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Pricing - Retail and Discount Schedules

You, as the publisher/author, get to set your own retail price. You also should set your own pricing discount schedule for your various types of distribution. The law says that you must offer the same discount to the same "class" of customers. It is a little confusing what this means, but generally the type of customer and the terms under which your book is sold to those customers determines the pricing schedule.


Typically they look something like this:

Retail/end user (for instance on your website) Satisfaction guaranteed (returnable if not satisfied)
1-2 copies - no discount, payment upon purchase
2-10 - 10% - payment upon purchase
10+ 15% - net 30 days

Wholesale -

all quantities - 55% discount, returnable, net 90 days (pretty standard)

Retail book stores -

1-2 copies - 20%, non-returnable paid upon order (called a STOP order)
2 + copies - 40% discount,returnable, net 90

Special sales - maybe gift stores, food stores, pet stores or other genre specific
(these are less standard, but might be something like this)

1-5 copies - 25%, non returnable, paid upon order
6-20 copies - 40%, nonreturnable, net 30 days
20+ (or full case) - 50%, nonreturnable, net 45

Once you determine your discount schedule, the law says you must apply it in an even handed way. If you want to offer a different discount to a particular client, you must establish a new discount schedule with some terms that are different than your existing schedules that justifies the difference in terms. another variable that I didn’t mention above and that can effect your schedules is who pays shipping.

Now, in a very practical way, do I think the full force of the US government is going to descend upon us little publishers? No. But is it good business practice to do this and treat your customer equally? Yes.

Once you publish a book and have it listed in Bowker’s Books in Print with a specific retail price and establish your discount schedules, your work with pricing is done. Anyone who buys a book from you may resell it at any price they choose. You have no control over that - nor should you. You’ve set your terms, gotten paid according to your price schedule and released it to the world.

One word of caution that should be noted is that of credit terms. Once you establish your discount schedule, you also need to consider who you consider to be credit worthy. You do not have to extend credit to anyone, however, you do need to assess each companies credit worthiness. Having a standard credit application and terms under which you extend credit can make the difference between the success and failure of your business. There is no point in "selling" books to a company that does not have the known ability to pay for them. There is nothing wrong with asking for money or a credit card upfront. That one small act will save you a world of heartache with companies and individuals who can’t or won’t pay their bills.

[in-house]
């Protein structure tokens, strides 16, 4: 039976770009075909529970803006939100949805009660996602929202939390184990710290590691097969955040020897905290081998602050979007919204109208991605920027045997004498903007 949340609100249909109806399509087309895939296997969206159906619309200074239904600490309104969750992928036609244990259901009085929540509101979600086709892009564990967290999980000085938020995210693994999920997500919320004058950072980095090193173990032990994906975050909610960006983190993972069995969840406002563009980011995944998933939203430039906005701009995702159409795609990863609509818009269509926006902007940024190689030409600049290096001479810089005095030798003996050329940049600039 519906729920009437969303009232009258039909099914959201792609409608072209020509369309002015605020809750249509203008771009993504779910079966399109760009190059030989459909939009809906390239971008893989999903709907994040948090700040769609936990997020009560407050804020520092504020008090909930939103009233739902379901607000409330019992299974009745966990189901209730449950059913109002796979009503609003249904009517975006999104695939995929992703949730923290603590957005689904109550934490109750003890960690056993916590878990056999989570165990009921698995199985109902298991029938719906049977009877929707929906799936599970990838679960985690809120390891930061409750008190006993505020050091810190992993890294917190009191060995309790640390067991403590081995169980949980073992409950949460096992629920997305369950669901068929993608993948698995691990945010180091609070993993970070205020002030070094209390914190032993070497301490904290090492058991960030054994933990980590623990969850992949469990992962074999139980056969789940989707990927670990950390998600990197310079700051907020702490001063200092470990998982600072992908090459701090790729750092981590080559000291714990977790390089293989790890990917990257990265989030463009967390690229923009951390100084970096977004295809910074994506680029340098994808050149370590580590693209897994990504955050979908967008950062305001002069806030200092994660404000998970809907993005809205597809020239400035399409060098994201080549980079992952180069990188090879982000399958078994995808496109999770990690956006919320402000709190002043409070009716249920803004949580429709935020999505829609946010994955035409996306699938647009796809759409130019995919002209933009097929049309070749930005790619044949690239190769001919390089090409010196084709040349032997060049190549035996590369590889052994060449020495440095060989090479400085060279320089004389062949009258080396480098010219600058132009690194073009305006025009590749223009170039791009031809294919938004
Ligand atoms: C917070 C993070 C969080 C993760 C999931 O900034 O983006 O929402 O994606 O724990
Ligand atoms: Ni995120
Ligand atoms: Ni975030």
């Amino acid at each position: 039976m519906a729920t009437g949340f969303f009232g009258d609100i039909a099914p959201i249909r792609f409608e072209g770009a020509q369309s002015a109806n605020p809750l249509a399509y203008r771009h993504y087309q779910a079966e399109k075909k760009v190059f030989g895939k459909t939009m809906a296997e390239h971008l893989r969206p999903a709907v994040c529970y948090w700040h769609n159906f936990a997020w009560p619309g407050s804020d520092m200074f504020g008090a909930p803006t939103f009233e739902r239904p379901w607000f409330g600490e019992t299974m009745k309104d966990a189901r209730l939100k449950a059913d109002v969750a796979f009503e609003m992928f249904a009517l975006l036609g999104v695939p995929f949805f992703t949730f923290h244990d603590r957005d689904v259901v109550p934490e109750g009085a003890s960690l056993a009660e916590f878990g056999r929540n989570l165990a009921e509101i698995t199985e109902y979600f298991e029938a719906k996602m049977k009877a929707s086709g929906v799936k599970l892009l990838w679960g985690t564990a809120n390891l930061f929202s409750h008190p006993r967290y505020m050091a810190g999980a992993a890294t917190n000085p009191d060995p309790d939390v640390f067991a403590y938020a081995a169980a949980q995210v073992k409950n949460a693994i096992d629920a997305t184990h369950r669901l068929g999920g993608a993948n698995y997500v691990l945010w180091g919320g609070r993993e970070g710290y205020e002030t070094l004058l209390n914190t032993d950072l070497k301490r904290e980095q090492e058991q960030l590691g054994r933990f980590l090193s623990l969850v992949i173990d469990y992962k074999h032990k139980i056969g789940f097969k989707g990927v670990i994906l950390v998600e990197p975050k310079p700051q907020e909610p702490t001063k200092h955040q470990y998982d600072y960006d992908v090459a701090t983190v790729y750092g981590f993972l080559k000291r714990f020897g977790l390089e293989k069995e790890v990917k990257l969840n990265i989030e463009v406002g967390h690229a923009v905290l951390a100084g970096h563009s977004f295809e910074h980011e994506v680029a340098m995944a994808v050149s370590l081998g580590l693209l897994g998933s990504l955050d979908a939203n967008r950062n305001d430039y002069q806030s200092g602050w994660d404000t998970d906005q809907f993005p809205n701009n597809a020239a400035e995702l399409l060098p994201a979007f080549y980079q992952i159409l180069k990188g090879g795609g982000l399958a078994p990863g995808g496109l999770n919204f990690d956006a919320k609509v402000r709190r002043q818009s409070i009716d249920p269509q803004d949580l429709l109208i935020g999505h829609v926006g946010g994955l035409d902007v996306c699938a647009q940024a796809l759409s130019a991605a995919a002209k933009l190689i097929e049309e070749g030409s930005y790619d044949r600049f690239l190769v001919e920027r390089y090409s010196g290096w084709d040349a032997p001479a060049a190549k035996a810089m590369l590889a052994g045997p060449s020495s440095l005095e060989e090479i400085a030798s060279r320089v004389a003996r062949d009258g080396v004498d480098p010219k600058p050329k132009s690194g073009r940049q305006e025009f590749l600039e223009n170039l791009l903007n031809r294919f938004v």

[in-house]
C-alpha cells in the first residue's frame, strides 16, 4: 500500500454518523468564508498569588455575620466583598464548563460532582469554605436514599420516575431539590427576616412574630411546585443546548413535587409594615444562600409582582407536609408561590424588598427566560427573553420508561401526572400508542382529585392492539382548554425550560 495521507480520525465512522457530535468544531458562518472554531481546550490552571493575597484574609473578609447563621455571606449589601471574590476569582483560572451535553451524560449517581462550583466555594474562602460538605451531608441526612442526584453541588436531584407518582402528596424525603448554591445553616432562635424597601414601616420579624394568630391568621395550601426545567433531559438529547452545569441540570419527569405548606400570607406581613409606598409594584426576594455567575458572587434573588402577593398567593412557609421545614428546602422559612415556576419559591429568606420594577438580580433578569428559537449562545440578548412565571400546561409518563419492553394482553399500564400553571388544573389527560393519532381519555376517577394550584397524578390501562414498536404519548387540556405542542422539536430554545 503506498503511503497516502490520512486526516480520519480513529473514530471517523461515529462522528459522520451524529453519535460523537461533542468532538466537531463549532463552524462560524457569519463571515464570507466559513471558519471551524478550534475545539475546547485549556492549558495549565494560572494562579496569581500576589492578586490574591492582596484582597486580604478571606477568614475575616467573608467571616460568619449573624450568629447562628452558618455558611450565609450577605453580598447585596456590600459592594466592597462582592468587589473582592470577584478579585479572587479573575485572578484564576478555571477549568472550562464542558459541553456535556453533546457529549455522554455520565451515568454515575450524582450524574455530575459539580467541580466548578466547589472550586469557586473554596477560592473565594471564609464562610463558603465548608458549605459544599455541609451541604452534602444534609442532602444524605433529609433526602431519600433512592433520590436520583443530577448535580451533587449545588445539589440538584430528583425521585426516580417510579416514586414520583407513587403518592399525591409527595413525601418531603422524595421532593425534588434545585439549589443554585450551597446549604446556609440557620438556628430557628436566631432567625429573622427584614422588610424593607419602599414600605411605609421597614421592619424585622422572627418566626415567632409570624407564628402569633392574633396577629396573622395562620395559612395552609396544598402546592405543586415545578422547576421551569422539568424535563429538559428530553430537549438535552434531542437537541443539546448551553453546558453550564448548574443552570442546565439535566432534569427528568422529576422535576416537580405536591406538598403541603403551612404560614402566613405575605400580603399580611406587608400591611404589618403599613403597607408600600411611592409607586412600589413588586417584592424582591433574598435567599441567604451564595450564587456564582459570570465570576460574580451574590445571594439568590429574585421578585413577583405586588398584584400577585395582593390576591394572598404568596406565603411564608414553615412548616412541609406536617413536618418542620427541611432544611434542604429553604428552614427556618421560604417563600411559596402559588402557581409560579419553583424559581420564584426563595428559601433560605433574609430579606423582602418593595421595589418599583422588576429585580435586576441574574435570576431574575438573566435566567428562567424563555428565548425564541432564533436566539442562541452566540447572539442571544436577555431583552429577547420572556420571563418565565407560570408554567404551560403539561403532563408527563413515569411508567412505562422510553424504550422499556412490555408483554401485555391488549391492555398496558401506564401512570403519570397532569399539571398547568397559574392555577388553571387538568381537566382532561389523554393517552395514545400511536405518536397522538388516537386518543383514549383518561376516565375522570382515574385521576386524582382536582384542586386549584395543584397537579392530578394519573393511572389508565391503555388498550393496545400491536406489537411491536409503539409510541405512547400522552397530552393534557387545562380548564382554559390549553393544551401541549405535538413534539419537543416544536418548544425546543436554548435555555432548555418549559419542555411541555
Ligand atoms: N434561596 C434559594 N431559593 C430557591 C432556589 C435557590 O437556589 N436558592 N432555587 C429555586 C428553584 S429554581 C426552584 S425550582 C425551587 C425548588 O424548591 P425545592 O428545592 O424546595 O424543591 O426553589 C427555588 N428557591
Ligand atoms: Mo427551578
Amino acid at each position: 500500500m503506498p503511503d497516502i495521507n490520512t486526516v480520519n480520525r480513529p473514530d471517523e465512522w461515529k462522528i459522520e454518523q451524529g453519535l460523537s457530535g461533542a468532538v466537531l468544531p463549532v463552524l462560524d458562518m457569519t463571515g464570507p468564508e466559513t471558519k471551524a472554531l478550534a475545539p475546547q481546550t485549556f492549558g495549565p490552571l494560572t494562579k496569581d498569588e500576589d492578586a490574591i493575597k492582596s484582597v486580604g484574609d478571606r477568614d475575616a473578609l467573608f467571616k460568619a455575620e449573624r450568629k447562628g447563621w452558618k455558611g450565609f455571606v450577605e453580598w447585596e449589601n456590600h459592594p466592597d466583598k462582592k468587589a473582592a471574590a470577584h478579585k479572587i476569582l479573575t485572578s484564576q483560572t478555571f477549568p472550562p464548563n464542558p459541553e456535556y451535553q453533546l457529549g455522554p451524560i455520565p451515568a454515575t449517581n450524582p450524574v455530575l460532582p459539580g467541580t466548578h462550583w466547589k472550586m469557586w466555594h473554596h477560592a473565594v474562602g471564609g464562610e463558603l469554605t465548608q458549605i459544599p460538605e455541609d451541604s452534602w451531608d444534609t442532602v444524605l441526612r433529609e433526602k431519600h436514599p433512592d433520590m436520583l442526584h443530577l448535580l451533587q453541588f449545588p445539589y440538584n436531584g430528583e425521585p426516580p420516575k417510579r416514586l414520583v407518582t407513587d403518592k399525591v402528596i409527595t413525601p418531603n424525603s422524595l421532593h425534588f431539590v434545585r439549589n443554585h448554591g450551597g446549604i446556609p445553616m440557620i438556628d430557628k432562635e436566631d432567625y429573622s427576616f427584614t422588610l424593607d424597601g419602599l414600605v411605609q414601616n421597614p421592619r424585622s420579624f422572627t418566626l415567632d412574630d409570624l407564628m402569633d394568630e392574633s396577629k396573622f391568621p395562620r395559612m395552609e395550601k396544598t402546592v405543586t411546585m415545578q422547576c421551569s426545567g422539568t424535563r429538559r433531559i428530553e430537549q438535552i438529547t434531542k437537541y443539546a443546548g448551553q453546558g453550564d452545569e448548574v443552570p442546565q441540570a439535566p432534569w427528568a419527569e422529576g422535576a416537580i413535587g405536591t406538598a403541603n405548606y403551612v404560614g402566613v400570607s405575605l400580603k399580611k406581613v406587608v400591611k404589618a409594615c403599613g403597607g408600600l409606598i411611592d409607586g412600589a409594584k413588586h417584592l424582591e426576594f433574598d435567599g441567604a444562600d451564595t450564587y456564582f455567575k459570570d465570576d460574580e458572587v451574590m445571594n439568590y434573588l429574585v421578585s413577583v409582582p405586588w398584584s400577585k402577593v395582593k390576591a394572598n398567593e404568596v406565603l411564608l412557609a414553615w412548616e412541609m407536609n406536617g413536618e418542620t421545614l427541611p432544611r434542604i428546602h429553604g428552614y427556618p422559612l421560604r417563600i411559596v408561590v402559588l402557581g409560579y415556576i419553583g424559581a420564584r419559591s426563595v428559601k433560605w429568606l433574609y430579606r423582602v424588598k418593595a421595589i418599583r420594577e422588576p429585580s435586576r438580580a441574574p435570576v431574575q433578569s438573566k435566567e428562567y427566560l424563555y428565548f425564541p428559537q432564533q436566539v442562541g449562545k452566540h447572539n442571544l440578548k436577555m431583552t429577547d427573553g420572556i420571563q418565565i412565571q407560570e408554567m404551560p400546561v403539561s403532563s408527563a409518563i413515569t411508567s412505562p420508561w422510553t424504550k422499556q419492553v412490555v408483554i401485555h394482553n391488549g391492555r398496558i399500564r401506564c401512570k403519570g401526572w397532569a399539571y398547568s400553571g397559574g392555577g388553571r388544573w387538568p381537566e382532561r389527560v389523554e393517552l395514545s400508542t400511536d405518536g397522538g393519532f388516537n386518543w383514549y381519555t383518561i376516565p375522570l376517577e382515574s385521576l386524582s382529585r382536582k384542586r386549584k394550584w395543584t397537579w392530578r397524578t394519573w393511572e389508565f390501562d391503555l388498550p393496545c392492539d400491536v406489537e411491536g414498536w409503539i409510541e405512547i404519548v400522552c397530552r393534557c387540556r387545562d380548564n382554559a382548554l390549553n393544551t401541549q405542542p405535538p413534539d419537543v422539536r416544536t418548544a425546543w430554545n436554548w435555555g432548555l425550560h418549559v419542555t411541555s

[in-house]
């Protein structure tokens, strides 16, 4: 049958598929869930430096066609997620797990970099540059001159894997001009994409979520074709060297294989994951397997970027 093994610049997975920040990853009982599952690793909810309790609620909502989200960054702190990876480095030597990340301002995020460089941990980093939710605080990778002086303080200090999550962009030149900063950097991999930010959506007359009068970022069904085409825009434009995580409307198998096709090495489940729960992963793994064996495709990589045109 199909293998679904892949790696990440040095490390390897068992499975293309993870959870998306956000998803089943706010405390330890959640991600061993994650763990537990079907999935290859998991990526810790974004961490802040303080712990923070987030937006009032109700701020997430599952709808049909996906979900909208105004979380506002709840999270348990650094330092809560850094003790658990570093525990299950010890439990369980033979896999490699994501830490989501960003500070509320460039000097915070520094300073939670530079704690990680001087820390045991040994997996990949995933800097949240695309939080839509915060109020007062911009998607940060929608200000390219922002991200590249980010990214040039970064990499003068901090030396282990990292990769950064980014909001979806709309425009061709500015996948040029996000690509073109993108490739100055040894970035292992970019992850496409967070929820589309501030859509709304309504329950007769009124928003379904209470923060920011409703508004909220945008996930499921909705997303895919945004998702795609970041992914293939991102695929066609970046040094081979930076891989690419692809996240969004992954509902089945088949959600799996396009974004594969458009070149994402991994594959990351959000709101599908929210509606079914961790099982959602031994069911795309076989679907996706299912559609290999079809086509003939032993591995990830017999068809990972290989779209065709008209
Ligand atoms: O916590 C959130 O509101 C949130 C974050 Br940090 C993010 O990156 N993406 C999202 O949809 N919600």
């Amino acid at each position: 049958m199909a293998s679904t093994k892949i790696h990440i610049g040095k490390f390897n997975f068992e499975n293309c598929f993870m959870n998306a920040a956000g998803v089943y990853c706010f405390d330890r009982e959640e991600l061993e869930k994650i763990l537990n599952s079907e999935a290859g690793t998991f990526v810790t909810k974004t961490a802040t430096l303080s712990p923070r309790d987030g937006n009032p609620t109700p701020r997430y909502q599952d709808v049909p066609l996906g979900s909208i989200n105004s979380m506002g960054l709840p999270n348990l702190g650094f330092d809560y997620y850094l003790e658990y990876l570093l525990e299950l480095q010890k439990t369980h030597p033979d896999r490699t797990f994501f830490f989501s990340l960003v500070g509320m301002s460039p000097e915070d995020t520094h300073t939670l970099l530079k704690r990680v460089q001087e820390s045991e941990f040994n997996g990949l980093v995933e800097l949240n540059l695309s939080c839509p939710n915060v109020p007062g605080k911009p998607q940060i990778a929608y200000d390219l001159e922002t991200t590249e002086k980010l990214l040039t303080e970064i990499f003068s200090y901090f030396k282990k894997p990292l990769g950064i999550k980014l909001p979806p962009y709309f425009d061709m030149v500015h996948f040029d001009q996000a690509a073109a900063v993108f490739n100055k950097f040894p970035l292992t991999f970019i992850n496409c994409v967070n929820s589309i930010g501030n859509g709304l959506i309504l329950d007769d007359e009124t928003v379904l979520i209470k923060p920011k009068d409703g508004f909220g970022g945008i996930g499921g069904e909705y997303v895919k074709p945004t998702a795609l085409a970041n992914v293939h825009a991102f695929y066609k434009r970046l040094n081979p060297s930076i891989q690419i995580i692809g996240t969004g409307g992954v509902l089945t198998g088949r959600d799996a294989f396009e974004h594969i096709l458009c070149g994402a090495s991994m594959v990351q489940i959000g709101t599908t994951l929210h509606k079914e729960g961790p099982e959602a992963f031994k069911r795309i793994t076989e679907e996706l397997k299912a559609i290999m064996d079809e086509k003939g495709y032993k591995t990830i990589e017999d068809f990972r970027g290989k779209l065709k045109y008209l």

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One Response to “Pricing - Retail and Discount Schedules”

  1. I note that the discount schedules provided suggest various credit terms. It is VERY important for small publishers to understand that the granting of credit is a privilege that they control. EVERY person or entity that a publisher extends credit to should fill out a commercial credit application — which the publisher should check out, including the credit references provided. (Standard business credit application forms can be obtained from the large stationery stores.)

    Offering credit for retail sales (that is, to final customers) is ill-advised, unless the customer is an established business that wishes to distribute the books to employees or clients. Others should pay with a credit card or other means that moves the credit risk away from the publisher.

    Retail book stores are _especially_ dangerous credit risks. Often, financially unstable retail stores will order direct from (small) publishers because they are possibly on “prepay only” with the large distributors. It’s almost always a red flag when contacted by a retailer who could otherwise order your book from Baker & Taylor or Ingram Book Group. (After all, both B&T and Ingram offer order-size incentives that can increase the retailer’s discount if they can meet order size requirements, etc.)

    Unscrupulous retailers understand that it is a lot of trouble and expense to attempt collection for a small order — and is even more difficult when it must be done across state lines. So a small publisher is quite unlikely to pursue collection of a $50 order. But Ingram or B&T will most certainly attempt collection of typical bookstore orders in the thousands of dollars.

    One hint, in running a small business that had a lot of customer accounts, those who talk about their “good credit” are usually the ones most seriously in danger of defaulting. Those who actually have good credit, rarely even mention it.

    It’s one thing to make a sale … but you also must be paid once the sale is made.

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